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Finding Opportunity Amid the Scary (Job) Statistics

Finding Opportunity Amid the Scary (Job) Statistics

According to the U.S. Bureau of Labor Statistic’s November 2009 figures, unemployment among college-educated civilian adults 25 years and older is merely 4.6 percent

Jonathon S. Feit | GovCentral Contributing Writer

What does this mean, in practical terms? Low unemployment among highly educated individuals doesn’t just mean hiring isn’t happening—that’s a scary message, but there are details lost in the communiqué. It also means that few people are leaving their jobs; they relish the security they have. In some cases, lower-educated individuals find fewer opportunities because higher-educated folks are taking their spots. But given the 4.6% among college-educated people, there MUST be far more jobs in need of filling than there are college-educated people who aren’t currently employed. That equates to an excellent (perhaps unparalleled in our lifetime) opportunity to stand out from the crowd by being excellent at what one does, proving that skill level and education level are hardly the same thing. Remember: the government needs people to work across every level of training and specialty, from rocket scientists to fuel mechanics to typists to medical technologists to legislators to computer geeks to animal trainers.

Within these frightening statistics is therefore an optimistic message: everyone involved in the revamp of USAJobs—from President Obama on down through OMB, OPM, the Department of Labor, and every executive agency—noticed profoundly that people of every political and demographic persuasion, and especially younger people new to the workforce, turned out in force following the 2008 election to take part in the rejuvenation (a perfect descriptor of the circumstances) of America. We heard the President’s message of hope, whether or not we agreed with the specifics of his plan. (Full disclosure: I am a proudly centrist, fiscally conservative Democrat.)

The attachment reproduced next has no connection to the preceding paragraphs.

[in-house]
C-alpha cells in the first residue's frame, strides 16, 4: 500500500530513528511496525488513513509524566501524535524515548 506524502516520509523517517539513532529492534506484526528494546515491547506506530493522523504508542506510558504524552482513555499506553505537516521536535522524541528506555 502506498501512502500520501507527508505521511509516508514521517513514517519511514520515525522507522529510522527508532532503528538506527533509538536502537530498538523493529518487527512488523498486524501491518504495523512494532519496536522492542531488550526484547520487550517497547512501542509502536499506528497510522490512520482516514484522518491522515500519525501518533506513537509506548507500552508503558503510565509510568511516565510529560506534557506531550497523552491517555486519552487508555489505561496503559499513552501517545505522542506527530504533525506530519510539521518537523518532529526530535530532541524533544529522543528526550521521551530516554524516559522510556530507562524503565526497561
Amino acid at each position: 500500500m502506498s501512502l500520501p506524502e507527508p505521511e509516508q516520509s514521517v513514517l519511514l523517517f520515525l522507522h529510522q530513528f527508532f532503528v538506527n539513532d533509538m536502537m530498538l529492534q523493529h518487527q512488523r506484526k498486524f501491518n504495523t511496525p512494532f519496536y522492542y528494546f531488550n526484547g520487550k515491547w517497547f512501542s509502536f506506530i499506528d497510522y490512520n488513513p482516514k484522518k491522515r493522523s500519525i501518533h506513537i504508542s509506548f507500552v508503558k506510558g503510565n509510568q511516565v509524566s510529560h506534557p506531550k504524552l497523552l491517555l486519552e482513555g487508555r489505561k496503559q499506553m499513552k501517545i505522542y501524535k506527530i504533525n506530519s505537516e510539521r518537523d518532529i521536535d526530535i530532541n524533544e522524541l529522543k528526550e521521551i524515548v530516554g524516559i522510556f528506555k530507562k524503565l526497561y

But weathering the current employment and economic crises calls for moving past hope to confidence. To apply for a government job is to vest faith in the American people; as a nation of individuals bound together since our earliest days (remember: “E Pluribus Unum”), the proudest declaration of faith in the people is faith in ones own ability to rise to the challenge and gainfully contribute. Indeed. We. Can!

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